Rat tissue samples were either stabilized in RNAlater or formalin-fixed, either over night or for 3 days. Fixed samples were embedded in paraffin, and 10 µm sections were cut within 3 days after embedding for preparation of RNA. RNA quality from each sample type was analysed by capillary electrophoresis. 18S and 28S rRNA bands correspond to 42–44 and 49–51 [s], respectively. The lower marker (marked ‘*’) corresponds to fluorescence intensity of 6–8 [FU]. The color bars indicate RNA performance in one-step RT-PCR using different primer pairs directed against the rat RPL4 gene. Amplicon sizes from top to bottom were 1010, 785, 613, 400, 206, and 96 nt. Red indicates no amplification, yellow–weak amplification, green–good amplification.
While overfixation did not directly result in increased RNA fragmentation, our preliminary data indicate that overfixation may result in faster RNA fragmentation during storage of FFPE blocks (data not shown).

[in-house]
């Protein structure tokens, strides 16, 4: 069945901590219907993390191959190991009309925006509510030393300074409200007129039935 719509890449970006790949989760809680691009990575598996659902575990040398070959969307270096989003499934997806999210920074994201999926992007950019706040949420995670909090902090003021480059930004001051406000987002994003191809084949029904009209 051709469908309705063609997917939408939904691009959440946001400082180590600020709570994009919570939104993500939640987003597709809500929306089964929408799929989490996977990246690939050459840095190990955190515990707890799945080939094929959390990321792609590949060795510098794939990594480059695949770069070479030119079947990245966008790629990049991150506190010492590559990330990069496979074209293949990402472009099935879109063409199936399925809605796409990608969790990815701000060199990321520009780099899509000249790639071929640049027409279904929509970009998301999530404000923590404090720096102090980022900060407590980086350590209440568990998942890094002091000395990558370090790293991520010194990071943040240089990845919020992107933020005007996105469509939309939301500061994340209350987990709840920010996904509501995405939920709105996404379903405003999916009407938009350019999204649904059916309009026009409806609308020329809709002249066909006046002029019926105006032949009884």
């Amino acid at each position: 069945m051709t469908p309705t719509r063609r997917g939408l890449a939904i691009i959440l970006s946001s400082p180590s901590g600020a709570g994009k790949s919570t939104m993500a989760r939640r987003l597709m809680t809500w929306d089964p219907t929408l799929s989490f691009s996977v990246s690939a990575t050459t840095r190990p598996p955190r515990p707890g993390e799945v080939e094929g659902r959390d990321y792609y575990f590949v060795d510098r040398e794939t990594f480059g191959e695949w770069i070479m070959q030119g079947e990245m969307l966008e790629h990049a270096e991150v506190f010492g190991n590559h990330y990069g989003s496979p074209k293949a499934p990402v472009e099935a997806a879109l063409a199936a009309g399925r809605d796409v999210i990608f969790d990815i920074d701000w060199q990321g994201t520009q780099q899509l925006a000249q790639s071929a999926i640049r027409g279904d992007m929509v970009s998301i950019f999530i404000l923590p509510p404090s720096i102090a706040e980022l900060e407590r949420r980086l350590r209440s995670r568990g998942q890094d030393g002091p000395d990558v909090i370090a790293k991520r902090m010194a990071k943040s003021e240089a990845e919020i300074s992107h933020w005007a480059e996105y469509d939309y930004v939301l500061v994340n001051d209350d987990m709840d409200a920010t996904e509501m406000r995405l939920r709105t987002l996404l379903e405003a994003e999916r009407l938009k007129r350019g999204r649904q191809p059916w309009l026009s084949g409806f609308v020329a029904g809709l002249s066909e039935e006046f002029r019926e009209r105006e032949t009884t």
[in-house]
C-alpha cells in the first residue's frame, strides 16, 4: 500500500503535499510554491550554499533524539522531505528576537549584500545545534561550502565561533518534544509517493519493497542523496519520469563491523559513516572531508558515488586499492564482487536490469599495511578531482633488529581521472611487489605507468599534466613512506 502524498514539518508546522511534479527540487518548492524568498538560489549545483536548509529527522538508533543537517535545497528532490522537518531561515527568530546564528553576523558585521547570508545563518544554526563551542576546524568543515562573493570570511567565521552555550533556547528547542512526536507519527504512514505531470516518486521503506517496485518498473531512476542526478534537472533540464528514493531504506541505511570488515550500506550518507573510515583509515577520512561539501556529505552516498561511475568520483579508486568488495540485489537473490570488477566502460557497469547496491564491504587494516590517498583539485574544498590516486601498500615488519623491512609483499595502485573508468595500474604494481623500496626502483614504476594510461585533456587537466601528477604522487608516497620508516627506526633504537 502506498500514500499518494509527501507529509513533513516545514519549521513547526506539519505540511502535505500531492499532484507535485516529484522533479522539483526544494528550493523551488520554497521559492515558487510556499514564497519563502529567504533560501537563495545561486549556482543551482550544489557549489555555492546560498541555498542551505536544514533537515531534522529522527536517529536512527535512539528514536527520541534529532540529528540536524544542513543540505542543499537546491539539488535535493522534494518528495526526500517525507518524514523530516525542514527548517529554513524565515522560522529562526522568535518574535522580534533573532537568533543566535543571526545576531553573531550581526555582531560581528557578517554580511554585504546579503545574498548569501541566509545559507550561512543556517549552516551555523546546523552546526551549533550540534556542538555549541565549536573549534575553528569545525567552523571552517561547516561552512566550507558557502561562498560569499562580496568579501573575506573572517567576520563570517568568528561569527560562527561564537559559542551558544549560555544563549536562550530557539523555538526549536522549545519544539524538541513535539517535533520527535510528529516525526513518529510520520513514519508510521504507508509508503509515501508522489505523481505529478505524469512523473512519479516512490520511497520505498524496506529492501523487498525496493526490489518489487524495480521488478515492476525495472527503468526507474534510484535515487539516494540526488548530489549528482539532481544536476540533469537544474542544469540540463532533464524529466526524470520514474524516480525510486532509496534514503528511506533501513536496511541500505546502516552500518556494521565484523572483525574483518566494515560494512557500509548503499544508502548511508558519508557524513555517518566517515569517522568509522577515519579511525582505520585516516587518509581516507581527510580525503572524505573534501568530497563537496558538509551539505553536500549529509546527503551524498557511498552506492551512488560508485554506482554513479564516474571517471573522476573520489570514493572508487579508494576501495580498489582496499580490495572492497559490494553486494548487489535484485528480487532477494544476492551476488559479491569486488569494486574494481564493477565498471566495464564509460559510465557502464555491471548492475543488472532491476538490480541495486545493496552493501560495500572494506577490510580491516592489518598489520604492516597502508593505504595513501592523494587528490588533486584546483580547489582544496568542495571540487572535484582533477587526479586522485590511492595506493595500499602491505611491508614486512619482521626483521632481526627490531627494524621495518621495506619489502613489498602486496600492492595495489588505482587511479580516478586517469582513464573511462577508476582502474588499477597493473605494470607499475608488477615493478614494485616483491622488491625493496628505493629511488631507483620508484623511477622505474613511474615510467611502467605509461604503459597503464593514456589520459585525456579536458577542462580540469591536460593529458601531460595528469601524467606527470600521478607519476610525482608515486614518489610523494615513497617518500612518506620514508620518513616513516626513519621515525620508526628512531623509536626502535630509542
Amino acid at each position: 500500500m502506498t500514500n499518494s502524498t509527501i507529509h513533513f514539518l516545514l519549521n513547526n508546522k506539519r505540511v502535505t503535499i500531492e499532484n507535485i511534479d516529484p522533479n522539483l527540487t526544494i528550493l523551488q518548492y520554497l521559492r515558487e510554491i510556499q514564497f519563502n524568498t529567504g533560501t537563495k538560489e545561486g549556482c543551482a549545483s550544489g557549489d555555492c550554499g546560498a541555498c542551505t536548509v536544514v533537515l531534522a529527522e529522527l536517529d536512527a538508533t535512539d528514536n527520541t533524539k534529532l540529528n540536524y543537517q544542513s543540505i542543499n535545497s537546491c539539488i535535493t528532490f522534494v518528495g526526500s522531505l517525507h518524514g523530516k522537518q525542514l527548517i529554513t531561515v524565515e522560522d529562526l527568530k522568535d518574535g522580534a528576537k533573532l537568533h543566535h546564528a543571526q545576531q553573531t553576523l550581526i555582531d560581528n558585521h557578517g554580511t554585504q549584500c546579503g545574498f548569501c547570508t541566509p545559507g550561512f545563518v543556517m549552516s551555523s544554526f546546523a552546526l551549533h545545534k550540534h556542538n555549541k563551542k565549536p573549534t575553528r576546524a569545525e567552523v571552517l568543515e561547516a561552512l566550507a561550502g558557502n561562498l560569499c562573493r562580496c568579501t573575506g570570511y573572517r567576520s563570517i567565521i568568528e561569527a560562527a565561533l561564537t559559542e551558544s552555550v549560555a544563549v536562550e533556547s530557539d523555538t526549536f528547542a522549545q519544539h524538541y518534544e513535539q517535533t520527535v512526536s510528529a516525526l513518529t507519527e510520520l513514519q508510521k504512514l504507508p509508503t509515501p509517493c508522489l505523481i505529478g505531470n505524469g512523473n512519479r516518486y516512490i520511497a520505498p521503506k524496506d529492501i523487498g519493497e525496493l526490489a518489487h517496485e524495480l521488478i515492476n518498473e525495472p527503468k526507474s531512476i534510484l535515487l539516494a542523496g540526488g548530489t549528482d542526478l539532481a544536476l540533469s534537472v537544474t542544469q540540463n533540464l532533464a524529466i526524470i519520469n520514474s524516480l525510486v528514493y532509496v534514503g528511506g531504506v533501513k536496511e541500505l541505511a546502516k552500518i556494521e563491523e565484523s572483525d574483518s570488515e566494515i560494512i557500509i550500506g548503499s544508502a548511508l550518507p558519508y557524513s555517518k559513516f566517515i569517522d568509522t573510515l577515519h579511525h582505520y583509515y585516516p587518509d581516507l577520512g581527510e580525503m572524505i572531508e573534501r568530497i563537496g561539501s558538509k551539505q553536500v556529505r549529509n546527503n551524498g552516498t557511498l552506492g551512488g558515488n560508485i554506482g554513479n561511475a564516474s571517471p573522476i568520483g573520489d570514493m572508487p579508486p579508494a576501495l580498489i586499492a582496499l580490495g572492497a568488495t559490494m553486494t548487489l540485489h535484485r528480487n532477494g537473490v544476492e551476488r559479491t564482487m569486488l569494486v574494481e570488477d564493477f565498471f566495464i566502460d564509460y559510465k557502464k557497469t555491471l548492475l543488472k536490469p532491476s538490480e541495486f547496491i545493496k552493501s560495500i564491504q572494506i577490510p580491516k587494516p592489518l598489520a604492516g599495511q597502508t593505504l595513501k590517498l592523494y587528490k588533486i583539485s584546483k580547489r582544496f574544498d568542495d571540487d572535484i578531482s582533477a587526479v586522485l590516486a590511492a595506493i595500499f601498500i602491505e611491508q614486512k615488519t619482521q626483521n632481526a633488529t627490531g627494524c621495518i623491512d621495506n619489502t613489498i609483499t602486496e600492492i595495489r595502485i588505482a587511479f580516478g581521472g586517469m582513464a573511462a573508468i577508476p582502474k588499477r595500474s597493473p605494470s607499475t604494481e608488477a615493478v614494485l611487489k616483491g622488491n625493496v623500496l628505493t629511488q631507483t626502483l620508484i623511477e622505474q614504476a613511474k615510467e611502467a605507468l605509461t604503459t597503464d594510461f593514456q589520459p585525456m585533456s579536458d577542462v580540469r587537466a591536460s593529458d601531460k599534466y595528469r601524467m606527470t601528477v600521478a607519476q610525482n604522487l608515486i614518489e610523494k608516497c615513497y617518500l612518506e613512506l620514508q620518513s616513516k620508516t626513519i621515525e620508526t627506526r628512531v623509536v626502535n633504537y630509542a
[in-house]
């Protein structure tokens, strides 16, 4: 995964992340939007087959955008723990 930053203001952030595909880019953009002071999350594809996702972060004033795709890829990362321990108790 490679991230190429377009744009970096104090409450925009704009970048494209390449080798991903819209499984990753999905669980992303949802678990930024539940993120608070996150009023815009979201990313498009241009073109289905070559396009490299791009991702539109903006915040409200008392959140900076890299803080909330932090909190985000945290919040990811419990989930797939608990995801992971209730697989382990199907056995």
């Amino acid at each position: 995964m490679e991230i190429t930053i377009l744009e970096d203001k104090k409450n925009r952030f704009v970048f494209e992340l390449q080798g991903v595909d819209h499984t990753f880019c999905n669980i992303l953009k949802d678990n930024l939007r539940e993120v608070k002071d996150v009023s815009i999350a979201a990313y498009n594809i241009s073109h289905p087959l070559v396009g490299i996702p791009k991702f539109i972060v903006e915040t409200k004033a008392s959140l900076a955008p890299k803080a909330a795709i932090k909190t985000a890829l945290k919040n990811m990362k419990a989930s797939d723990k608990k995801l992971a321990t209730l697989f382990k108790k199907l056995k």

Influence of Specimen Size
With the exception of small biopsies, penetration of the tissue by the fixative is the rate-limiting step in fixation, with initial penetration rates for formalin around 1 mm per hour. Penetration rates decrease with depth. Thus, around 8 hours are required for penetration of 5 mm tissue . Therefore, it is generally recommended to keep sample thickness around or below 5 mm for efficient and even fixation, in order to avoid the risk of overfixation at the periphery, and tissue autolysis near the center of the specimen , .
We examined the effect of specimen size and thickness by comparing rat kidney and brain samples that were either fixed whole (about 1 cm thick), or cut into smaller pieces, around 3–4 mm thick (Fig. 4). Analysis of RNA purified from these FFPE samples within days after embedding showed strong RNA fragmentation when entire organs where fixed, compared to relatively intact RNA obtained from thinner pieces. The observed fragmentation also resulted in shorter maximum amplicon size in our RT-PCR system. In the electropherograms of RNA from the large specimens, a small amount of longer RNA is still visible (Fig. 4, arrows). Presumably the respective RNA originates from the outer parts of the specimens which were penetrated by the fixative more quickly. The larger amount of these longer RNA molecules in the brain sample is also reflected in longer maximal amplicon size of 600 nt, compared to 400 nt in kidney (Fig. 4).